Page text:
Technology Q&A: Activate Microsoft's Firewall to Protect against Hackers ... Transmit Oversize Files Via the Internet ... Customize Excel's Gridline Color ... Add an Easily Accessible Check Mark ... to Buy a New Computer or Not? That's the Question
Zarowin, Stanley, Journal of Accountancy
ACTIVATE MICROSOFT'S FIREWALL TO PROTECT AGAINST HACKERS
Q. I've been reading about the risk I face when I connect my computer to the Internet. I'm not talking about viruses and worms. My antivirus software appears to successfully handle them. I'm worried about hackers breaking into my computer and stealing my clients' confidential data such as bank account information and Social Security numbers-so-called identify theft. What do you suggest?
A. You're right; that's a legitimate concern, and you need protection. I suggest installing a firewall, which is a software program that lets you block the uninvited from slipping through your modem and gaining access to your computer. Every computer should be equipped with one. It doesn't matter whether you're a major or occasional user of the Internet; any connection carries some risk.
Unbeknownst to most users--because it's well-hidden and not advertised--Microsoft quietly added a firewall to its XP operating system. But unless you activate it, it just takes up room on your hard drive, doing nothing. For it to be useful, you have to activate it, which takes only a minute or so.
Here's hour: Click on Start and go to the Control Panel. Then click on Network Connections to open a screen that displays, among other things, your computer's Internet connection. Click on that connection (mine is a dial-up Mindspring connection), producing this screen:
Then click on the Properties button, evoking this screen:
Now click on the Advanced tab, creating this screen:
Finally, check the box for Protect my computer and network by limiting or preventing access to this computer from the Internet and click on OK (at the bottom of the screen, not shown here).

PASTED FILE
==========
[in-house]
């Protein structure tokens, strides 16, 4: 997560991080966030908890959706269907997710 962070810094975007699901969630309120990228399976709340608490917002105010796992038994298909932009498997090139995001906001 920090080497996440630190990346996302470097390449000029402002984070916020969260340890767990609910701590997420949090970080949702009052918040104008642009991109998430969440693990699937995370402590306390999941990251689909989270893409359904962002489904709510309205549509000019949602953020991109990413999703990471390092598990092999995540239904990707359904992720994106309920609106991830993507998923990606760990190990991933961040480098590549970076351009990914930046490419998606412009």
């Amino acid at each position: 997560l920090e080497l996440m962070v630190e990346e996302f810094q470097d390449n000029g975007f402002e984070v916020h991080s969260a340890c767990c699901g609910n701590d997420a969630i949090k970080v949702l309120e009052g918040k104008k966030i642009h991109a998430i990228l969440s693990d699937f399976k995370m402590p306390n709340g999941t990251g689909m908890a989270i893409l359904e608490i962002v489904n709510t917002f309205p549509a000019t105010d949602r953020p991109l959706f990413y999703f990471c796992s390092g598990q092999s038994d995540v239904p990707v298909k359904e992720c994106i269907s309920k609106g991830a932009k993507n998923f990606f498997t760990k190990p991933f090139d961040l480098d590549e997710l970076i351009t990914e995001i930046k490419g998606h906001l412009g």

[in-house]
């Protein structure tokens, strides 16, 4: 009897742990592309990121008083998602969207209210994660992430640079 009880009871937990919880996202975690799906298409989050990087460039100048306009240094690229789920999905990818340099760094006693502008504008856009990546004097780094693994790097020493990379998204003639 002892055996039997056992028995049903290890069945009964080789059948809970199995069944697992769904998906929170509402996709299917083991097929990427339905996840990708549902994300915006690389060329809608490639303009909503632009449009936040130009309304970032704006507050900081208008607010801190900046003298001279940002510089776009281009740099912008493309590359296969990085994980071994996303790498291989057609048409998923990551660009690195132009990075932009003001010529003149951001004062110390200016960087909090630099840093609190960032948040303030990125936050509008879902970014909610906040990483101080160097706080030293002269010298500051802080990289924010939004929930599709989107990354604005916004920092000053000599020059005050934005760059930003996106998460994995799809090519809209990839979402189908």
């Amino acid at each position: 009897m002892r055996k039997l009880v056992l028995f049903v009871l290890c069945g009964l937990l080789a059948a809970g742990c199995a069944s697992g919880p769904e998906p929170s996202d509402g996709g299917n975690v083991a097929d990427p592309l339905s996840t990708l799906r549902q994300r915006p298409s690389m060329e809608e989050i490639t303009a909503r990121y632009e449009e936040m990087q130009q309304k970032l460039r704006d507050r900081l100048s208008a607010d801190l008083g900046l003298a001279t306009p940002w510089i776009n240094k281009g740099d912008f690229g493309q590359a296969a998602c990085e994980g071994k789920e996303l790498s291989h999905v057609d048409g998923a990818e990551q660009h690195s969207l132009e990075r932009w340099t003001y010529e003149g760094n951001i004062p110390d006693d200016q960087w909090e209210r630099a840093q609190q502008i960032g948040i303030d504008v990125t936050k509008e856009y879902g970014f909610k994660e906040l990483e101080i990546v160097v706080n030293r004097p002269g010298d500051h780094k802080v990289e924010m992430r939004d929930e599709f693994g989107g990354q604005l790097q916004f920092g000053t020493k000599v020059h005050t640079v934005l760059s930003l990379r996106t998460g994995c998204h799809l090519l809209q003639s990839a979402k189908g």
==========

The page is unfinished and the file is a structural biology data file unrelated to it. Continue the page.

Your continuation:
TRANSMIT OVERSIZE FILES VIA THE INTERNET
Q. From time to time l have to send vary large files via the Internet. Unfortunately, my Interact service provider won't let me send files larger than 2 megabytes, so I have to load the files in high-capacity Zip disks and send them by "snail mail," which can be slow and cumbersome. Also, those disks are expensive. Is there some other way to handle this?
A. There are several solutions to the problem, and most of them involve intricate transmission techniques, which require some technical sophistication. The best way I've found is to use file-splitter software, which takes a large file--it could be anything from an application to a big database--and breaks it into conveniently sized chunks so they can be sent over the Internet.
However, many file-splitters require that both the sender and the recipient have the application so the received files can recombine the various chunks when they arrive at their destination. I use a freeware program cared Dariolius (www. kanastacorp.com/dariolius.html), which sidesteps that problem by nesting a little unobtrusive program within the chunks that performs the recombining even if the recipient doesn't have Dariolius. As you can see from the screenshot below, the Dariolius work screen is intuitive and very easy to set up.
There are many other file-splitter programs available. To find one you like, search the Internet for file splitter and a dozen or so will be listed. Most cost less than $20.
If the file you want to send is just a bit over the size limit and you don't send large files very often, there are other, easier ways to handle the transmission. The simplest is to compress the file either with a built-in Windows application or download WinZip (www.winzip.com), a commercial compression program. To access the Windows compression utility, go to Explorer and right-click on the file you want to zip and click on Properties and then Advanced. Finally, place a check in the box next to Compress contents to save disk space and click on OK.
If the file you want to send is a graphics file and contains large BMP images, convert them to the leaner JPG format first. …